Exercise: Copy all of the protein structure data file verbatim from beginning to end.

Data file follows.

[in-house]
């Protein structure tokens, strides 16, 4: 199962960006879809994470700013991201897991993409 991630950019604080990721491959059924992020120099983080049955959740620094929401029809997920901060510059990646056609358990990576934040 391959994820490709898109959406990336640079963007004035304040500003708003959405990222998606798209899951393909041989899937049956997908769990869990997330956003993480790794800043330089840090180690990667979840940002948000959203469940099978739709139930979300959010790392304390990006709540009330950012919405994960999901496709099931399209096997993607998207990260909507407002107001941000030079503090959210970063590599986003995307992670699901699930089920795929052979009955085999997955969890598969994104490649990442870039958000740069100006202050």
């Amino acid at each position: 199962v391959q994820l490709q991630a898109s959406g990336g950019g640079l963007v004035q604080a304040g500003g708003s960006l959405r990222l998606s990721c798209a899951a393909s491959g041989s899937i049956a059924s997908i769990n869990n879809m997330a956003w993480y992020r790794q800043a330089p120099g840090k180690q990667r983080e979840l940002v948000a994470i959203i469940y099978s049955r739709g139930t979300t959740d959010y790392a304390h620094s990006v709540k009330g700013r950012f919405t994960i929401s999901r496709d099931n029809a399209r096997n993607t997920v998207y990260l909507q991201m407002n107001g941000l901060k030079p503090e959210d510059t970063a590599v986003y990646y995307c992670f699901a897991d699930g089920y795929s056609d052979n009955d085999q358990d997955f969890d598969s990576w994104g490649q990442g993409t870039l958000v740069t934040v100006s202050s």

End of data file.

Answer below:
[in-house]
């Protein structure tokens, strides 16, 4: 199962960006879809994470700013991201897991993409 991630950019604080990721491959059924992020120099983080049955959740620094929401029809997920901060510059990646056609358990990576934040 391959994820490709898109959406990336640079963007004035304040500003708003959405990222998606798209899951393909041989899937049956997908769990869990997330956003993480790794800043330089840090180690990667979840940002948000959203469940099978739709139930979300959010790392304390990006709540009330950012919405994960999901496709099931399209096997993607998207990260909507407002107001941000030079503090959210970063590599986003995307992670699901699930089920795929052979009955085999997955969890598969994104490649990442870039958000740069100006202050």
């Amino acid at each position: 199962v391959q994820l490709q991630a898109s959406g990336g950019g640079l963007v004035q604080a304040g500003g708003s960006l959405r990222l998606s990721c798209a899951a393909s491959g041989s899937i049956a059924s997908i769990n869990n879809m997330a956003w993480y992020r790794q800043a330089p120099g840090k180690q990667r983080e979840l940002v948000a994470i959203i469940y099978s049955r739709g139930t979300t959740d959010y790392a304390h620094s990006v709540k009330g700013r950012f919405t994960i929401s999901r496709d099931n029809a399209r096997n993607t997920v998207y990260l909507q991201m407002n107001g941000l901060k030079p503090e959210d510059t970063a590599v986003y990646y995307c992670f699901a897991d699930g089920y795929s056609d052979n009955d085999q358990d997955f969890d598969s990576w994104g490649q990442g993409t870039l958000v740069t934040v100006s202050s």